The 2010 Hawkeyes (7-5) are matched up against the #10 ranked Missouri Tigers (10-2). Iowa is trailing 24-20 in the middle of the fourth quarter when the game is flipped on its head. Iowa’s defense has been bending, but not breaking, all game with Blaine Gabbert amassing over 400 yards through the air. During this drive, Missouri is eating up clock and picking up first downs utilizing their quick, underneath passing attack.
With 5:56 remaining, Missouri has 1st and 10 at the Iowa 29. From shotgun, Gabbert looks to his right where slot receiver TJ Moe, who ended the game with 15 receptions, is running a quick out. Iowa has it covered well. With the running back helping the right tackle in pass protection, true freshman James Morris takes off toward Gabbert. This spooks Gabbert and causes him to abandon a clean pocket and roll to his left. Adrian Clayborn runs parallel to the line of scrimmage to keep Gabbert from being able to scramble up field. Gabbert slows, turns his shoulders, and floats a ball to the left sideline where it is intercepted by Micah Hyde. The rest of the play is a part of Hawkeye lore as Hyde crosses the entire field to return the interception 72 yards for a touchdown. 26-24 Iowa.
On the replay from behind the quarterback, you see number 8, Wes Kemp is blocking Hyde preparing for Gabbert to take off running. Gabbert sees Hyde start to get past Kemp and thinks he will have space to float the ball over Hyde as he runs toward him. Once Gabbert turns his shoulders to start to pass, Hyde changes directions and backups right into Kemp. The pass goes right to Hyde and he makes the biggest play of the game from there.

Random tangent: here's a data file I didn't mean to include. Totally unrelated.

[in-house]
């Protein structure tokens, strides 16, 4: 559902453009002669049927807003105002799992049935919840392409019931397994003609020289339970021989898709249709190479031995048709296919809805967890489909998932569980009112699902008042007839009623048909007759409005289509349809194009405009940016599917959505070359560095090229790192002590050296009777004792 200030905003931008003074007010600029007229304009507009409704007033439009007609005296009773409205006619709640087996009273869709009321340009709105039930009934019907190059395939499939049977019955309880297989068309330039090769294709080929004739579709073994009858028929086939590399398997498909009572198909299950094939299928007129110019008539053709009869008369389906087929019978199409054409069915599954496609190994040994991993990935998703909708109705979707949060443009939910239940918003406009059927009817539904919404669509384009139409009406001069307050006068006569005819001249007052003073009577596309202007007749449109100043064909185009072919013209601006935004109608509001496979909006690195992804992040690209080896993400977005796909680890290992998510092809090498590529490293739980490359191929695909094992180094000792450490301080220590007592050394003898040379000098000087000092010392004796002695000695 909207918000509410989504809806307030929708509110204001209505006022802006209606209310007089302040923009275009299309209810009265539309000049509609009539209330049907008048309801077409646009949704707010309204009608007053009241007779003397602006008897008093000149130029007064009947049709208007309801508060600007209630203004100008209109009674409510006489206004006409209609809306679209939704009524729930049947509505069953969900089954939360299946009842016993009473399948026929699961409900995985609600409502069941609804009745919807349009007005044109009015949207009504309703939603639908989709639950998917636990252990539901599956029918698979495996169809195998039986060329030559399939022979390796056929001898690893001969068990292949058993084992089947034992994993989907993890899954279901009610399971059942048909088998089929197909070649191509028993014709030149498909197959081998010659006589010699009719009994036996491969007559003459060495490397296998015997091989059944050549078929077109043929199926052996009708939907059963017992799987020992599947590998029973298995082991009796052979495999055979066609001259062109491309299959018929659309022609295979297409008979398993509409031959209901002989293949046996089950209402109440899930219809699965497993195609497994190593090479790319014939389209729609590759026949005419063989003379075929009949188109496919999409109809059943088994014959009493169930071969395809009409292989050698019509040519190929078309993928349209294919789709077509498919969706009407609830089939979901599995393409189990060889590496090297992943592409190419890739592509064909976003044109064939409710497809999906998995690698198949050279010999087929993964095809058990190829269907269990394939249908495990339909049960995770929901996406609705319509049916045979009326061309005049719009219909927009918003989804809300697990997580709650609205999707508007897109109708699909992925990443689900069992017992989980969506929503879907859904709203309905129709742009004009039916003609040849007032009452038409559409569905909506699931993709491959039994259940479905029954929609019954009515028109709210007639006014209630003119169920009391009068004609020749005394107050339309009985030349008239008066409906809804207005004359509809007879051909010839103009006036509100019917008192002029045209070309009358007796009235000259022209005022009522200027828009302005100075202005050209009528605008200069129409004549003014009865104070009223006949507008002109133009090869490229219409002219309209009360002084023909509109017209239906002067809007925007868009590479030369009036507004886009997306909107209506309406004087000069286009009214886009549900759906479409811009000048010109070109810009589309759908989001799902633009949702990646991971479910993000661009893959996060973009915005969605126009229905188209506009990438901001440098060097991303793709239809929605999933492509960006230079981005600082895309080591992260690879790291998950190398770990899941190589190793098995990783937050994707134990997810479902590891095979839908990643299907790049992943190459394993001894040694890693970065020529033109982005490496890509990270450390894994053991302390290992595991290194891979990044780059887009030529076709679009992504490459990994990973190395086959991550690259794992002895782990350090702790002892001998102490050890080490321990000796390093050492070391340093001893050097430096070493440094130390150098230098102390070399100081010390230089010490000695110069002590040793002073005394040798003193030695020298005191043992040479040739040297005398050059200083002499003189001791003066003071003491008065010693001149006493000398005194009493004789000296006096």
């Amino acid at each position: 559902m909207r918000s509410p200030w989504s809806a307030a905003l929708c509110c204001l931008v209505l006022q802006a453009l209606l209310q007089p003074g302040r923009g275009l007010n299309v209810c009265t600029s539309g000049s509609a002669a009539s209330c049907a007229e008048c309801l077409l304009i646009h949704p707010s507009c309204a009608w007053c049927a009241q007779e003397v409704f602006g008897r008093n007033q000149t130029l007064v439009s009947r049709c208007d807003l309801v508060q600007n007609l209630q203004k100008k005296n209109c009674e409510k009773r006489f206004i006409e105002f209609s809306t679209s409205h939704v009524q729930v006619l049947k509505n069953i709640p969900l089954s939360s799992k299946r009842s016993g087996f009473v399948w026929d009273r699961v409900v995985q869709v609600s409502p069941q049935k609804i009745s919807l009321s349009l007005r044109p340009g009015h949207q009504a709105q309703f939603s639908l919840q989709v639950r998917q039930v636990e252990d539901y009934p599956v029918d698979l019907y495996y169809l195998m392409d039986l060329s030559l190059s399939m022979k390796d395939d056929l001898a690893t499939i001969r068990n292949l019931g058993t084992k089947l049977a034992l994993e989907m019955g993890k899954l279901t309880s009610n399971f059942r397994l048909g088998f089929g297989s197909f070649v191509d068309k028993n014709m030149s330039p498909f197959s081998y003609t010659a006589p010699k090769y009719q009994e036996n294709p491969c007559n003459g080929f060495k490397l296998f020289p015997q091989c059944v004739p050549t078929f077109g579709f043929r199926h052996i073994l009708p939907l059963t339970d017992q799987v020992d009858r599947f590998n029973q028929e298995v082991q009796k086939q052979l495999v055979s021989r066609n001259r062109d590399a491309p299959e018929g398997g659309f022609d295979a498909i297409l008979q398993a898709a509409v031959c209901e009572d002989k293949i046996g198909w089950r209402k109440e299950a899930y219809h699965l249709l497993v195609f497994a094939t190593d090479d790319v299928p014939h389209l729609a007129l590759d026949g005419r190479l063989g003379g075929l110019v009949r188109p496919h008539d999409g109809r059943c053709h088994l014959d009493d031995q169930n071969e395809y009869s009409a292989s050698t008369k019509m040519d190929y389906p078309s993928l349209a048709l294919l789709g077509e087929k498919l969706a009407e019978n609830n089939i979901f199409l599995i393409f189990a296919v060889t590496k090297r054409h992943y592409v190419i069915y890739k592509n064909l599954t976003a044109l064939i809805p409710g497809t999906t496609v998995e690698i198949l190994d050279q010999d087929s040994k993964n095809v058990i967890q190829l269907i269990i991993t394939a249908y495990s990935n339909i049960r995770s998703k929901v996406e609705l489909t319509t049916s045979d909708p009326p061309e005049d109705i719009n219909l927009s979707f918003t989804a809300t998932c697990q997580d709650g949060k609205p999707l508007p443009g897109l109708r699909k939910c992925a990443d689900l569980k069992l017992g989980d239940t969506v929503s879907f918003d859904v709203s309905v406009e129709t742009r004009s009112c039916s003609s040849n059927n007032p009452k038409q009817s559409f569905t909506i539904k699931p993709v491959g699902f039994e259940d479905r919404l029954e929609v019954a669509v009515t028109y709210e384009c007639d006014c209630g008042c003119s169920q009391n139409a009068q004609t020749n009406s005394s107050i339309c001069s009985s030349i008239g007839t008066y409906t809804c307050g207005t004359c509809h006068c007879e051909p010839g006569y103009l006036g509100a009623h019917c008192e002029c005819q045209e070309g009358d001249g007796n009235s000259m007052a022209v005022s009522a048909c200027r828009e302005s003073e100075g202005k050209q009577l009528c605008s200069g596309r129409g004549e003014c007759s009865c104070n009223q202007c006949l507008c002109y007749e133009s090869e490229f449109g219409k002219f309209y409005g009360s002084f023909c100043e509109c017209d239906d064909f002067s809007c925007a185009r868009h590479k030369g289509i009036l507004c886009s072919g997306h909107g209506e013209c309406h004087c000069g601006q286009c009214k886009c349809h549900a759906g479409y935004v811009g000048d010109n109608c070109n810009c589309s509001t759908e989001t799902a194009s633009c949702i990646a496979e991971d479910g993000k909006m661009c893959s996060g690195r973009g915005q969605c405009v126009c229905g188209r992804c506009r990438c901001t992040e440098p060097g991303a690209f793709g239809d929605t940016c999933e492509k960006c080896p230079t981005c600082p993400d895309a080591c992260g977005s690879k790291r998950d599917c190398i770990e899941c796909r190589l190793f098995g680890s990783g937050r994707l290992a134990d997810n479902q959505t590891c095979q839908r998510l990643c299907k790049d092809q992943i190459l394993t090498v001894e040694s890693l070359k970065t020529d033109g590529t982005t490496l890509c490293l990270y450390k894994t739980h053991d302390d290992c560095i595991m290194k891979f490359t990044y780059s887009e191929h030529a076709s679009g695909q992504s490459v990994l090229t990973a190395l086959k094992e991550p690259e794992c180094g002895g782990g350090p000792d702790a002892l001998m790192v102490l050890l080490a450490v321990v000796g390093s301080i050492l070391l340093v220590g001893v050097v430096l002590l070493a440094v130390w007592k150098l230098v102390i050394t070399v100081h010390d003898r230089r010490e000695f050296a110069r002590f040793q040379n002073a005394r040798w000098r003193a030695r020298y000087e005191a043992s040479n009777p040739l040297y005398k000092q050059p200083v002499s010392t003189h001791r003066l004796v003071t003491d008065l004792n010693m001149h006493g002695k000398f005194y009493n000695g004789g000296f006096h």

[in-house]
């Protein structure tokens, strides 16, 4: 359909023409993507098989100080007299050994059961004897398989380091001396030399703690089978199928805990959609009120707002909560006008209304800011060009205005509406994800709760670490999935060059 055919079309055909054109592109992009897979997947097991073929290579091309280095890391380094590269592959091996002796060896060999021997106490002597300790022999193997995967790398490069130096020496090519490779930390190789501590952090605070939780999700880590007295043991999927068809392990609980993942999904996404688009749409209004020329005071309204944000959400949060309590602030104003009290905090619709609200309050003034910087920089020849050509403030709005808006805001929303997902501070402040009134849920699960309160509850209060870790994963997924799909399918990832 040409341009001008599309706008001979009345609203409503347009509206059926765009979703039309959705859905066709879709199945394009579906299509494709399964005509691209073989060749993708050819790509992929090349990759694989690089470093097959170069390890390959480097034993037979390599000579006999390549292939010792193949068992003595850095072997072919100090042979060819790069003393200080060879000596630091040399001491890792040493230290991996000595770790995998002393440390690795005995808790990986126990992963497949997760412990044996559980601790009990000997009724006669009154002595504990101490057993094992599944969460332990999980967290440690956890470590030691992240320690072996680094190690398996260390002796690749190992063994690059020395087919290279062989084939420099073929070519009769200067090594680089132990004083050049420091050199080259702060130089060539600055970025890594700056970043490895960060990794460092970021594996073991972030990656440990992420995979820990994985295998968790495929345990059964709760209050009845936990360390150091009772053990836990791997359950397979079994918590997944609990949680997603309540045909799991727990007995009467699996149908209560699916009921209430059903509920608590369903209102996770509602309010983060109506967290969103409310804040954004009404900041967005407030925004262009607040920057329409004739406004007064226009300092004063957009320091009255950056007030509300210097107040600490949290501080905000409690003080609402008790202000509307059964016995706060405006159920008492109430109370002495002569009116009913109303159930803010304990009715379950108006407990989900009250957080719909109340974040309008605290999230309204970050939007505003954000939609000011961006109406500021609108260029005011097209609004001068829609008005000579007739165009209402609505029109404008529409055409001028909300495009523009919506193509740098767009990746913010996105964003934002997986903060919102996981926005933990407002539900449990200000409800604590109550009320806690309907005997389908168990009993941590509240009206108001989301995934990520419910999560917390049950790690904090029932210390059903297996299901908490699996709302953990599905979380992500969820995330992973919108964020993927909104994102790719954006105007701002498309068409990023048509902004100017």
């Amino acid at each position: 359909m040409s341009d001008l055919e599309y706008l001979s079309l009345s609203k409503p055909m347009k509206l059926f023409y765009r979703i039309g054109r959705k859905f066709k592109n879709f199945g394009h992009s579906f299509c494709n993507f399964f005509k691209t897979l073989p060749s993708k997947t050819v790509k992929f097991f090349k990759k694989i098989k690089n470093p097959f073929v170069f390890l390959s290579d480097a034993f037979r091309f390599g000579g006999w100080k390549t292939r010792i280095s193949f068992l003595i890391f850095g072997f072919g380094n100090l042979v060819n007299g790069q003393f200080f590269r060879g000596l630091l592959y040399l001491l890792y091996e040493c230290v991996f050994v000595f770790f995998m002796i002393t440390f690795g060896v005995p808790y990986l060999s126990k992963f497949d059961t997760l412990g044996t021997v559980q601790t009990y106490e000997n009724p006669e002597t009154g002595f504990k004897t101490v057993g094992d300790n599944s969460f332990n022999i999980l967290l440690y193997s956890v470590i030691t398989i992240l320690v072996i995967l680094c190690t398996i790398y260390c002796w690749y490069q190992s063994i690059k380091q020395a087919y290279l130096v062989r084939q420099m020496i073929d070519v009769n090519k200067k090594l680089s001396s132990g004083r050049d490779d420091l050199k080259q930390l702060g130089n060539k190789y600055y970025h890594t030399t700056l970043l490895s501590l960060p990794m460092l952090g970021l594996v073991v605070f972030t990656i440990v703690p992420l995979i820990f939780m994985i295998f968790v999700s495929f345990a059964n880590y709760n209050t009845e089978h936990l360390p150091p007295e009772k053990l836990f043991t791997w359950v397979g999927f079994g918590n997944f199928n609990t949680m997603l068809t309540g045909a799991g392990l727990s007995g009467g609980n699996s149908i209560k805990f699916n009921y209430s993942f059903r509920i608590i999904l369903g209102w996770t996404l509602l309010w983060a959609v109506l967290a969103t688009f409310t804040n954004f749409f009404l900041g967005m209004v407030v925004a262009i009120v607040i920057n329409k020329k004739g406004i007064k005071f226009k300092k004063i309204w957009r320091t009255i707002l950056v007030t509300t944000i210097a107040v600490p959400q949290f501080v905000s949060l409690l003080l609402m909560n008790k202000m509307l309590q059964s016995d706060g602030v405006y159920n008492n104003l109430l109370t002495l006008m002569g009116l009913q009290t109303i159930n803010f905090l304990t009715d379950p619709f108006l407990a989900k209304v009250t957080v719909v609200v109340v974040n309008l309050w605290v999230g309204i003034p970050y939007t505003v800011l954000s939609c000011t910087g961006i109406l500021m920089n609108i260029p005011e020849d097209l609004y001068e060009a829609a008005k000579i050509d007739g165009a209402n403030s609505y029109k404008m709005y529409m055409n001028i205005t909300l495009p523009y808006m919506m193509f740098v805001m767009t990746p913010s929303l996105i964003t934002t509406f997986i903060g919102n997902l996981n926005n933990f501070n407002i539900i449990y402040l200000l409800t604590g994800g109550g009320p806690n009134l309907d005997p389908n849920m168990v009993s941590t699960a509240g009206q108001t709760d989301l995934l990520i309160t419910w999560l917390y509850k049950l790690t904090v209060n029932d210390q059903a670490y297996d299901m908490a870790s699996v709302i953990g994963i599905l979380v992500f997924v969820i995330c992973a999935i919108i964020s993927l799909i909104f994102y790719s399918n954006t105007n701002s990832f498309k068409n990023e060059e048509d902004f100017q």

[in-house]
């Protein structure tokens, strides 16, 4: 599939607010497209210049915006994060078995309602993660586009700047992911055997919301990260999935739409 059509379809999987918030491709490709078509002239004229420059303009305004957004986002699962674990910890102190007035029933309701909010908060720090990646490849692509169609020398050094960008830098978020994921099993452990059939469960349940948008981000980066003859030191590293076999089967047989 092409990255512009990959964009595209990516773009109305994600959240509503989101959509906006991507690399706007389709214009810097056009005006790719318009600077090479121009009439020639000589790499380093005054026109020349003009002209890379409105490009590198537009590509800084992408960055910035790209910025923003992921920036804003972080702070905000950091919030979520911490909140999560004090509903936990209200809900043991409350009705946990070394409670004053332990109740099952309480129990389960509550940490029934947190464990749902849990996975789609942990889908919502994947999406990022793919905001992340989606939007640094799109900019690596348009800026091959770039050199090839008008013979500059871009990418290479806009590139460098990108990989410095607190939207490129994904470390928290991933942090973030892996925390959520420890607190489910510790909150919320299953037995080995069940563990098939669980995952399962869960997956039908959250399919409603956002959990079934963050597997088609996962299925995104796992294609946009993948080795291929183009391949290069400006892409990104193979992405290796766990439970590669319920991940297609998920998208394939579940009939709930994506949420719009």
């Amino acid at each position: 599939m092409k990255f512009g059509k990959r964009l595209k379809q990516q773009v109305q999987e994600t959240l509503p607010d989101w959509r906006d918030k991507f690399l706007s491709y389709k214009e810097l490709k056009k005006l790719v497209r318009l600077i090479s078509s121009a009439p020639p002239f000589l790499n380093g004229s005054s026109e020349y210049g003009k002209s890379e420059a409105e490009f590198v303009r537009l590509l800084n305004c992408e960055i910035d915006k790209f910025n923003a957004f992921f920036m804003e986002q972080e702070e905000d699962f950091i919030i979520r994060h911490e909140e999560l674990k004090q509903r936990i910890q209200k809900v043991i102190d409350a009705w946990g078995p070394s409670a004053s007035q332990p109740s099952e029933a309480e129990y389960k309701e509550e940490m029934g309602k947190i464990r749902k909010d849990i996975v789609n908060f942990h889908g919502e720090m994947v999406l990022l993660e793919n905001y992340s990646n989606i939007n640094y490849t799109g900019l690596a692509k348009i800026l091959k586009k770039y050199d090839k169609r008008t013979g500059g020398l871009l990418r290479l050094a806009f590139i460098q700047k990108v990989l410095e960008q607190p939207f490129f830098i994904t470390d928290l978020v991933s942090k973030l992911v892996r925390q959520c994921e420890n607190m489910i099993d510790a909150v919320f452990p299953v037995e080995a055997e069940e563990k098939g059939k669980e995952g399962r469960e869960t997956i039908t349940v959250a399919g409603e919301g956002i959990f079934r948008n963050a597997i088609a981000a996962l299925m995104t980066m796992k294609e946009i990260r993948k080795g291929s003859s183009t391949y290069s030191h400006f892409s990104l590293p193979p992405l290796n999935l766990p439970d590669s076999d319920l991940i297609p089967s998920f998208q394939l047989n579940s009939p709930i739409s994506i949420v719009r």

The extra point is about to put Iowa ahead by a field goal but then…
That was WAY too close of a call as Meyer’s kick bounces off the right upright but manages to still clear the crossbar between the uprights. A field goal will only tie the game.
Can the defense hold?
After a few plays, Missouri is able to get the ball back into Iowa territory. On first down, the go with a shotgun run that only nets a yards. Once again with a clean pocket, Gabbert inexplicably takes off running to his left and scrambles for 3 yards before running out of bounds.
Once again it is the young James Morris that helps the Iowa defense on 3rd down. He blitzes from his spot over the field inside slot receiver. He comes untouched and forces Gabbert into a quick and incomplete throw. Gabbert pays the price with Morris drilling him right after he releases the ball. Watch the safeties, Greenwood and Sash, on this play prior to the snap. The field safety starts to come forward to cover the receiver that Morris is leaving, while the field safety rotates back and center. Gabbert should have recognized this movement and read the blitz. Shaun Prater is covering the boundary slot and faking a blitz as well. Just an excellent design and execution by Phil Parker’s defense.
With the game seemingly coming down to this 4th and 6, Iowa brings another blitz from the field linebacker. To disguise the blitz, Sash starts to shuffle to the middle of the field and away from his coverage responsibility. Right before the ball is snapped he changes direction and sprints back out to cover the inside slot. Gabbert has time but great coverage and a throw that is a little outside leads to an incomplete pass, that had to be overturned by replay.
Nail in the coffin
Iowa seals the win with a 3rd down play action pass to tight end Allen Reisner, who runs and flips his way to the 1 yard line. It’s not a shock you see Iowa use this same concept to this day as you see offensive center and now current offensive coordinator Brian Ferentz sprint down field to congratulate Reisner.
Here were the first three plays of the drive to set up that pass. Freshman Marcus Coker had a huge night for the Hawkeyes while he was filling in for the suspended Adam Robinson. In addition to Robinson, starting receiver Derrell Johnson-Koulianos was also suspended for the game.
Iowa gets a much needed win to cap what was an otherwise disappointing 2010.